It All Starts Here

Sometimes our ideas flow from an existing kit to bash, a house style to scratch (aka custom) build, or from an interesting doll who needs a place to live. Our settings are always modern-day (ca. 2001 when we started this hobby). We try to create things that will make people smile and feel good.

We think that if we had to build the same house twice, we literally could not do it! Fortunately, we have very unique little people who have definite opinions and so far, no one has wanted a house “like so-and-so” has.

We work as a family unit: my wonderful husband, my beautiful sister, and I. We don't always agree as to the direction of the build, but I think that we end up with a better dollhouse because of all our grumblings -- and we do have a lot of fun!

The Purpose of this Blog

We needed a place for all we wanted to say about the background of the build and the nuts and bolts of the design and build process. Thus this blog.

All our dolls' homes have families living in them and a story is built around their personalities and lifestyles. This story is an integral part of our building process. We would like to share these stories -- actually, the little people insist upon it!

Many of our houses are located in Fredericksburg, Virginia because that is my sister's favorite place.

Also, we have started a Rouges' Gallery with photos of our little people and information about the dolls.

If you would like to start with the dollhouse that "started it all", it is the Original Rowbottom Manse; if you would like to see the scratch-built Georgian that our first build gave us the confidence (or fool-hardiness) to do, it is Sunnybrook Farm.

Let the stories begin!

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Monday, January 2, 2012

Behind the Build (#2): Abner Raleigh House, Williamsburg, Virginia.

Well, one thing about thinking and gathering info Fall, 2008, is that, depending on the calmness of ones life, one may or may not find all the notes -- to say nothing of being able to remember what no longer can be found (as yet). For one, I had elevation drawings of the house. A lot of the "missing" are not very important since I am not making an exact scale model -- but just an anoyance.

I did find some notes:

The Lightfoot House is 28' - 6" in width (east to west) by 31' - 3" in depth (north to south).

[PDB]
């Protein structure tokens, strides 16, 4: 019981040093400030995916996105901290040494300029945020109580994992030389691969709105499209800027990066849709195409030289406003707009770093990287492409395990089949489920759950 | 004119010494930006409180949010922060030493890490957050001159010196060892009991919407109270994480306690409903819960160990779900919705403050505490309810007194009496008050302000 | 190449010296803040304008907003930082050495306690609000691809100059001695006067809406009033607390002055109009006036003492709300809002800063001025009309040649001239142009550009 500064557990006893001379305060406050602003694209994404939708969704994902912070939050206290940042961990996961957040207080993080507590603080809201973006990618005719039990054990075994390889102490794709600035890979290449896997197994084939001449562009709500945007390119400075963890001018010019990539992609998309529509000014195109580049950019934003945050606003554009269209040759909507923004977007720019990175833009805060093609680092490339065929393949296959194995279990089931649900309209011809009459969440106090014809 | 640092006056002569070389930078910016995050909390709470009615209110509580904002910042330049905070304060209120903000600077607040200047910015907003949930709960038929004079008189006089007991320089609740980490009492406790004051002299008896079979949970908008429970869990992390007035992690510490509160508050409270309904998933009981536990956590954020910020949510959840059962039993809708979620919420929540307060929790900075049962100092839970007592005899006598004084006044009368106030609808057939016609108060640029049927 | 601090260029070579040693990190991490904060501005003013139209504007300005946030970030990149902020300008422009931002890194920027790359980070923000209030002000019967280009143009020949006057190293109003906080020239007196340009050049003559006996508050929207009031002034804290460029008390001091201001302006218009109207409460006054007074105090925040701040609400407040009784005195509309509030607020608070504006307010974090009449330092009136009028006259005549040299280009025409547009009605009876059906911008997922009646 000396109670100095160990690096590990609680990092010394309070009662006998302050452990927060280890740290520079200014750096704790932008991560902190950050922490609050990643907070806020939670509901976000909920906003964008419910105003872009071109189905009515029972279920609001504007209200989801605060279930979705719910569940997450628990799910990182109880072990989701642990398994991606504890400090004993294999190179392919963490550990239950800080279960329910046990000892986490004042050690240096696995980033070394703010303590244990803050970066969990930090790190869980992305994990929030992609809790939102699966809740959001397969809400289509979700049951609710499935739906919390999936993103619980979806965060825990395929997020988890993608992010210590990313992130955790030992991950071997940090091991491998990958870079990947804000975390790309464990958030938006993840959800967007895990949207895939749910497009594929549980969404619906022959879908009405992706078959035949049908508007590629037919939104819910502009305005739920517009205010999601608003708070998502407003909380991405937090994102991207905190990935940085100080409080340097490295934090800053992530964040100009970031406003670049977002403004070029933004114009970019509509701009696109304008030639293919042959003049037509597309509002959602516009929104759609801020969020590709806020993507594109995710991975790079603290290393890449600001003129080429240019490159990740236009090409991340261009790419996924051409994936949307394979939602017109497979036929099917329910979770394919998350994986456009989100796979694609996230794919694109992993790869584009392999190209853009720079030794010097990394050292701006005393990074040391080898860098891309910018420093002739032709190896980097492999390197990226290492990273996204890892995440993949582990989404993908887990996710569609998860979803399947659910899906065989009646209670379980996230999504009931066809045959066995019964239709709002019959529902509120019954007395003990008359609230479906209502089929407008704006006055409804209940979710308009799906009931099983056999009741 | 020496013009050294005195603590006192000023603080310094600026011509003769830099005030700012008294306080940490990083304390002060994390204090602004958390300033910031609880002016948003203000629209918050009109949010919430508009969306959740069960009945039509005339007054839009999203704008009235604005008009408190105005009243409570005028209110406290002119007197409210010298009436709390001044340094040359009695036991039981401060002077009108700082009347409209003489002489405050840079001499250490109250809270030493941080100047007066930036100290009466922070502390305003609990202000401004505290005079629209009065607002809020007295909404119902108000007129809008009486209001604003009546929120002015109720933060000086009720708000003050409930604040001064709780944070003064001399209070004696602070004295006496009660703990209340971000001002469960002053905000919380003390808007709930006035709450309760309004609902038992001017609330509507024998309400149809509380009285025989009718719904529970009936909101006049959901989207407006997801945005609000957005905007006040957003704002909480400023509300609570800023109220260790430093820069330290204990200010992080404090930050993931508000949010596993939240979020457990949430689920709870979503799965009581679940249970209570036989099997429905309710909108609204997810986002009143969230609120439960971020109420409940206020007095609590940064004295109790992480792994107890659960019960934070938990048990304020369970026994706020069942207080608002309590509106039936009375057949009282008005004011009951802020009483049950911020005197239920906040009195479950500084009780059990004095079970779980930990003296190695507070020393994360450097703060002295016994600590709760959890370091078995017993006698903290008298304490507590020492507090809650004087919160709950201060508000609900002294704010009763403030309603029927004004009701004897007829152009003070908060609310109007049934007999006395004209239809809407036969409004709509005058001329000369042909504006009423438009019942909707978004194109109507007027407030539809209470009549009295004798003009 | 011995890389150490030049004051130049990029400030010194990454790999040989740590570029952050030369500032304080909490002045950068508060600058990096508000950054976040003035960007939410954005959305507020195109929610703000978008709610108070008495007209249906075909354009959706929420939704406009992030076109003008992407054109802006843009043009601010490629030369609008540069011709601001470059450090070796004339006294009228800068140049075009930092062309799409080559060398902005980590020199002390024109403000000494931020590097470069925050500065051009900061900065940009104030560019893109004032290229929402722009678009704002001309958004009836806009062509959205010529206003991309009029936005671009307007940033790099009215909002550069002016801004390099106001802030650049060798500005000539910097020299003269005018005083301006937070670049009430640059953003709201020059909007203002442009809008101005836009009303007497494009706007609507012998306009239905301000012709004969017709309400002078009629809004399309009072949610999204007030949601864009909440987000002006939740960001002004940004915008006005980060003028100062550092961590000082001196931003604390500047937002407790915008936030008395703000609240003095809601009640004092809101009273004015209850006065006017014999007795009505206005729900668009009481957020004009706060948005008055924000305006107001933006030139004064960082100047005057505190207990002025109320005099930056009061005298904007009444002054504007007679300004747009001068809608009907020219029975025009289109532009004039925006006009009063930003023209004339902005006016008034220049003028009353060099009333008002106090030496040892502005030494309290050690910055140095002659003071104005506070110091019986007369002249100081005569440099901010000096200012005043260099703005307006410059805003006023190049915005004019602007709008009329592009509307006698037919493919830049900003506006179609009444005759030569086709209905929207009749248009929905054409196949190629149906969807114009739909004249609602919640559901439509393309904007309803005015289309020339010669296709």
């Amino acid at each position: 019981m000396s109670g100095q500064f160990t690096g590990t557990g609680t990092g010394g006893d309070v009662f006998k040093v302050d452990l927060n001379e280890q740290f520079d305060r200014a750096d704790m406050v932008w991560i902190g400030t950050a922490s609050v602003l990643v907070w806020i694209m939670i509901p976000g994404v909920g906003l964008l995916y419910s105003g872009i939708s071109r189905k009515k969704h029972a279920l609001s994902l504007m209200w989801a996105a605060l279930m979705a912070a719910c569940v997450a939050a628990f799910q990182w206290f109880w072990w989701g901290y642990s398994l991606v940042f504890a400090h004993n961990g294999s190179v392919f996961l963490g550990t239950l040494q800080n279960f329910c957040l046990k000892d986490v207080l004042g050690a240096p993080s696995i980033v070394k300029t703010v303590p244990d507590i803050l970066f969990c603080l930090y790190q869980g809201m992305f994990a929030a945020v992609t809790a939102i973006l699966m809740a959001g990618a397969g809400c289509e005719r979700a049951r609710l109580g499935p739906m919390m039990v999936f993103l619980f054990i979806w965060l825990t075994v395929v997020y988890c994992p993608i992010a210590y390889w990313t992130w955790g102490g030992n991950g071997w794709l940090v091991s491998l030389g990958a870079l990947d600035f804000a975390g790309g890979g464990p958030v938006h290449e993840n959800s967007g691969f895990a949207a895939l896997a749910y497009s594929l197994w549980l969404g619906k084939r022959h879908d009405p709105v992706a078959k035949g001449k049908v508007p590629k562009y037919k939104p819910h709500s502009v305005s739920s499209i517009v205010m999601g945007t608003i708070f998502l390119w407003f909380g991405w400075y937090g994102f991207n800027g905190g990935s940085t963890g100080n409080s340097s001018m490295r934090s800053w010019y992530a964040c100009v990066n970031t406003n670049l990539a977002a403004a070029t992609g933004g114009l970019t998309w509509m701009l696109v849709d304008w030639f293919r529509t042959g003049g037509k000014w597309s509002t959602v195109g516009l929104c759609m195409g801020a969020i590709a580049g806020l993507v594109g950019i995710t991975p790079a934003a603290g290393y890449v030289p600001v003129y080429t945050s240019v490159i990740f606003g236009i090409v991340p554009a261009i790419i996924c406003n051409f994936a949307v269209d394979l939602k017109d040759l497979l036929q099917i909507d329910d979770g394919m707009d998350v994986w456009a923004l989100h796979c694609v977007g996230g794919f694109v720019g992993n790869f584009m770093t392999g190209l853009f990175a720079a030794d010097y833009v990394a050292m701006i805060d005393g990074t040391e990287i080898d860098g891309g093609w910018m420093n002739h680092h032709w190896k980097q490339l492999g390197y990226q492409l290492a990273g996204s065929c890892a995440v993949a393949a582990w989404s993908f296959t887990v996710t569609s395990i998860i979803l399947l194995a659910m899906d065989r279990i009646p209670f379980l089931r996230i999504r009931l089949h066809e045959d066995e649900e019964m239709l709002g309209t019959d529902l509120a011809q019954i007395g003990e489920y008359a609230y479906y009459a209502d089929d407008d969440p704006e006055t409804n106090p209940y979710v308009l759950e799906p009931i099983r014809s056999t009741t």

The exterior colors and the numbers used to designate them in the color files of Colonial Williamsburg: the exterior -off-white (#696); the outside surface to the exterior doors, the blinds, and basement windows are a dark blue green (#187); porch floors and the treads of the steps are light brown (#25).

The floors throughout the house are face grain, yellow pine boards, varying in width from four to eight or nine inches.

The wall heights from finished floor to fininshed ceiling height of the first floor is approximately 9' - 9"; the second floor is approximately 7' - 10 1/2 ".

As I mentioned, the Abner Raleigh House will be 28" x 28". I will try to replicate to exterior colors (I am a liitle leary of duplicating the dark blue green color). I will use yellow pine random-width flooring boards.

There is always a big debate about ceiling heights in our dollhouses. For the Original Rowbottom Manse and the 1/8" plywood kits, I kept the approximate 8 - 8 1/2" ceiling height. I really dislike having such low ceilings in a dollhouse. Somehow, it looks lower than actual 8' ceilings in a real house. Also, it is hard to work with low ceilings--for me anyway.

So.....The first floor ceiling height will be 10" as in the real house; the second 8 or 9". At first, I was thinking of 9" first-floor ceilings, but then I decided to go for 10". I think that 9" ceilings should be the minimum, at least on the non-basement, second, and attic floors--just for good looks and ease of decorating. Of course, all this is a personal decision. Of course, it also makes planning easier if all the ceiling heights are the same--just one height to remember!

The new floor plans:

Abner Raleigh House. First floor plan, living and dining room to have corner fireplaces.
Abner Raleigh House. Second floor plan, both bedrooms room to have corner fireplaces.
Right now, I am thinking of corner fireplaces in all the rooms, or not. I am not sure if the kitchen is large enough--the house will not be made larger, just a two-story bump-out for more room.

I am about to begin a very basic floor layout on a 28 x 28-inch piece of cardboard. I have some furniture for the house (thanks to my sister) to place on the board. At some point in the near future (I hope), I will buy the plywood and have the woodworker's shop cut most of the pieces. Then I will start a mock-up using plywood. I still have to work out the angle of the Mansard since I want a decent amount of room on the second floor. The little people hate it when they hit their heads on the ceilings! I also have to work out exactly where I want the interior doors. And then on to laying out where the tape wire will go, and if I will need more than one transformer.

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